Humanity is entering an ordeal that will enable us to move to a new and ancient relationship to the planet. New Zealand is taking steps to lead the way.
From Charles’ presentation at New Frontiers in New Zealand. Watch the full video here: https://www.youtube.com/watch?v=MHlnAH-vHzg
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You can access a transcription of this talk here or below. Thank you to Tyler Ehrlich!
New Zealand’s Leadership in a Living Planet View: New Frontiers (2018)
Transcript of Charles Eisenstein’s Talk
Humanity right now is entering into what I see as kind of an initiation, an ordeal that will bring us to another level of our collective evolution. And that it’s not about being a bit more clever in doing what we’ve always been doing; perhaps to come up with better ways to manipulate the resources of this planet and better ways of disposing of the wastes that we create through manipulating the resources. What is being offered to us is a completely different relationship to the rest of life on earth. ‘Completely new’ I mean from the perspective of what we call civilization but definitely not new on Earth. In fact not new for most of the cultures that have been on Earth, which already were in a different relationship than what is familiar to us.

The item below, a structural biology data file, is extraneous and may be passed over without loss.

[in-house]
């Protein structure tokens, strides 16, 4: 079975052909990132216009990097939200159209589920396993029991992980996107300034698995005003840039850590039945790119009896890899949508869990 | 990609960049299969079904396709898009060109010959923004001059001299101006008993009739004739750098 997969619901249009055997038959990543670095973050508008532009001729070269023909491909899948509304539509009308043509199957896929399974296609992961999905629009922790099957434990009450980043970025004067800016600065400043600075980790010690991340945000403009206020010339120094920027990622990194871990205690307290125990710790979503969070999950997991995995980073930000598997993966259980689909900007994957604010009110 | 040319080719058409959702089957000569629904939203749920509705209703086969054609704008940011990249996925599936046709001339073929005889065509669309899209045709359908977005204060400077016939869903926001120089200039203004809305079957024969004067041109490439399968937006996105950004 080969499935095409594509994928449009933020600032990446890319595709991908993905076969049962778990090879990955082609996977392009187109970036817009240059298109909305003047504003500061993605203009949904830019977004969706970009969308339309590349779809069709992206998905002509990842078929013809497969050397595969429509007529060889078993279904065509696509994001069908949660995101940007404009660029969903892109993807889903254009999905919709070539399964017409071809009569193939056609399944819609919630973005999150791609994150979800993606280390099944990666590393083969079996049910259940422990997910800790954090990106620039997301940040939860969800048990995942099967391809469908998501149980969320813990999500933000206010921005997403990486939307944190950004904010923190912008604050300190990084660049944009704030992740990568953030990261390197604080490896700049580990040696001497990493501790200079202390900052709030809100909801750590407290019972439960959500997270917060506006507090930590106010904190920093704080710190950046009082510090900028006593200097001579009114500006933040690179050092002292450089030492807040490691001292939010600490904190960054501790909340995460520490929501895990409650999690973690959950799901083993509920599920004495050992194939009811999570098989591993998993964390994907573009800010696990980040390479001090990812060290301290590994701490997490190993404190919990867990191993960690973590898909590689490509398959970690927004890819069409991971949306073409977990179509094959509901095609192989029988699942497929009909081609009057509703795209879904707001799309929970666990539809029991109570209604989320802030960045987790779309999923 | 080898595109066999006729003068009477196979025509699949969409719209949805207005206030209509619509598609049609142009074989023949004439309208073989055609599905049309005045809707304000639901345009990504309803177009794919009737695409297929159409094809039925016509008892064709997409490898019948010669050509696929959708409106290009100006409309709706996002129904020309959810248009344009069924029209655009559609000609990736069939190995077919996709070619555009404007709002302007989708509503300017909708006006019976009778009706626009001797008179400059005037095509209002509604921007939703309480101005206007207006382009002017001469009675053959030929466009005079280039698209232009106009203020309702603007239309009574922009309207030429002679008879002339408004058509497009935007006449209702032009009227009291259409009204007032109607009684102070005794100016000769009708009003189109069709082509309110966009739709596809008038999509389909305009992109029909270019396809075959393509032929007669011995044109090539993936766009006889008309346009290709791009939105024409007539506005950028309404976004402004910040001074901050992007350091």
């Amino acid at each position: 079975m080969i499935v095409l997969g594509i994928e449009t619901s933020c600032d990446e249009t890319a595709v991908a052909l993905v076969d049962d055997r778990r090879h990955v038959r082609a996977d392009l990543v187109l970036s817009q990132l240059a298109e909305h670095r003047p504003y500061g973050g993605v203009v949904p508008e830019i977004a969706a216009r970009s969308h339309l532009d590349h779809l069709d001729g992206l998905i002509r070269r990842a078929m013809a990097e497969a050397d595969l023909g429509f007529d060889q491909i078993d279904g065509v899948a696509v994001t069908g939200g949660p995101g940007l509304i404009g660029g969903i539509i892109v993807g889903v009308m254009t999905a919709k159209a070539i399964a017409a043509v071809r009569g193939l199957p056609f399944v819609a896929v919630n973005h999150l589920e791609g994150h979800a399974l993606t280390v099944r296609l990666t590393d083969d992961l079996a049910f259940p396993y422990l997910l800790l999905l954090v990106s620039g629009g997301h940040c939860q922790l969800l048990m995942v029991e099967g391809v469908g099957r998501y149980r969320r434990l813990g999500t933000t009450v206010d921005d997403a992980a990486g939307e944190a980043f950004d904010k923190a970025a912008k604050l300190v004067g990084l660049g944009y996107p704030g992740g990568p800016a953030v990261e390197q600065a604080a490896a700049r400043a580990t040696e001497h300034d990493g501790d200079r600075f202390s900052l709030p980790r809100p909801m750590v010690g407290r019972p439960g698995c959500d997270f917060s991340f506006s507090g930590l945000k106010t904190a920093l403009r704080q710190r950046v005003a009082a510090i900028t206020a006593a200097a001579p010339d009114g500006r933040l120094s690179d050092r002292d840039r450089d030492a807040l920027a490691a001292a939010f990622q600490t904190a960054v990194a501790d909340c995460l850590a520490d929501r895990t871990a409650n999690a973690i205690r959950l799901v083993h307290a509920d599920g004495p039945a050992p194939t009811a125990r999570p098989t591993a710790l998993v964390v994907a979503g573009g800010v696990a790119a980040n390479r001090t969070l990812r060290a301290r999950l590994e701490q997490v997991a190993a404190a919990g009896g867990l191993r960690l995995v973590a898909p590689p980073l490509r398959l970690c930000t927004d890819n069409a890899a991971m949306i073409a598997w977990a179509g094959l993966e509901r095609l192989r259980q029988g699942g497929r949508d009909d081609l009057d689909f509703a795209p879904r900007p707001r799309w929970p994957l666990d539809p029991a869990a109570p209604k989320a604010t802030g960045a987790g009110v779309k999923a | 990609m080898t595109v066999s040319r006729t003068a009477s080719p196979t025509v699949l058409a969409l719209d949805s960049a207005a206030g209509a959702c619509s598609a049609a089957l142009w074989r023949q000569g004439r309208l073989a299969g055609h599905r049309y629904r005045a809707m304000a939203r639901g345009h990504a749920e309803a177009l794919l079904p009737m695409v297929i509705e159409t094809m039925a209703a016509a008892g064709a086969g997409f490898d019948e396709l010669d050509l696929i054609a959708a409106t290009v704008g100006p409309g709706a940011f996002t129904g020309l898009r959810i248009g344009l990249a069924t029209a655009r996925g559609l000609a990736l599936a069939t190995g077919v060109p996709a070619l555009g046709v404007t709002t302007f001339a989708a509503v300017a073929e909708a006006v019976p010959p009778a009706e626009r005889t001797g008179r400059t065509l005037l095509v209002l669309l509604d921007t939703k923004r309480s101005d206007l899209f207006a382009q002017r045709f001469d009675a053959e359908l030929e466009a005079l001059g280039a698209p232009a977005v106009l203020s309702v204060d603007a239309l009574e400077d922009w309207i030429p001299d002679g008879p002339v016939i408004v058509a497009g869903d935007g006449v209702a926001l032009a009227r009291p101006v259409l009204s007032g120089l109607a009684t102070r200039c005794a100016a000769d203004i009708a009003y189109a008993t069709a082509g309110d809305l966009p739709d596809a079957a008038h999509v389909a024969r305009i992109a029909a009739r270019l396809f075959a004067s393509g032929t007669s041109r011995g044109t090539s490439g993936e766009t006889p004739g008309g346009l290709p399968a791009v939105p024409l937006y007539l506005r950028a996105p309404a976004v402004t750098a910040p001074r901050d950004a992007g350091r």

So I want to make a link here between two areas in which New Zealand is exercising some leadership in the world. One of them we’ve maybe been hearing about is the Zero Carbon legislation that’s being prepared to make New Zealand a leader in meeting and exceeding the requirements of the Paris Agreement. The other seems kind of unrelated but I’m going to explain why it’s actually essential, which is New Zealand’s leadership in granting Nature –
That’s not actually what I want to say. I was going to say, “granting Nature rights or legal personhood,” but that’s actually not ours to grant. It’s really more about recognizing something that is already true. New Zealand is a leader in this. Not the first. That would probably have to go to Bolivia or Ecuador. But among so called developed nations, definitely a leader in moving this direction. Toward understanding really it comes down to, ‘we’re not alone here.’ We’re not the only beings worthy of reverence. We’re not the only beings who are full beings. And therefore that the world is not just a bunch of instrumental stuff, a pile of resources devoid of the qualities of a Self. Devoid of the qualities of a Being. Devoid of intelligence, devoid of purpose, devoid of consciousness. But it is a being worthy of respect and so we can’t just exploit it in ignorance. In ignorance of its Beingness. Otherwise – and again this would be the Old Thinking – to say ‘otherwise bad things will happen to us.’
But what if, what if I said to you, “You know, I’ve got a five year old son. He’s my fourth son. I’m getting kind of sick of this. What if I stop feeding him and push him out onto the street? Why not?”
And you say to me, “But Charles! If you did that then you would get prosecuted for child neglect and he wouldn’t take care of you in your old age. And what would the neighbors think?”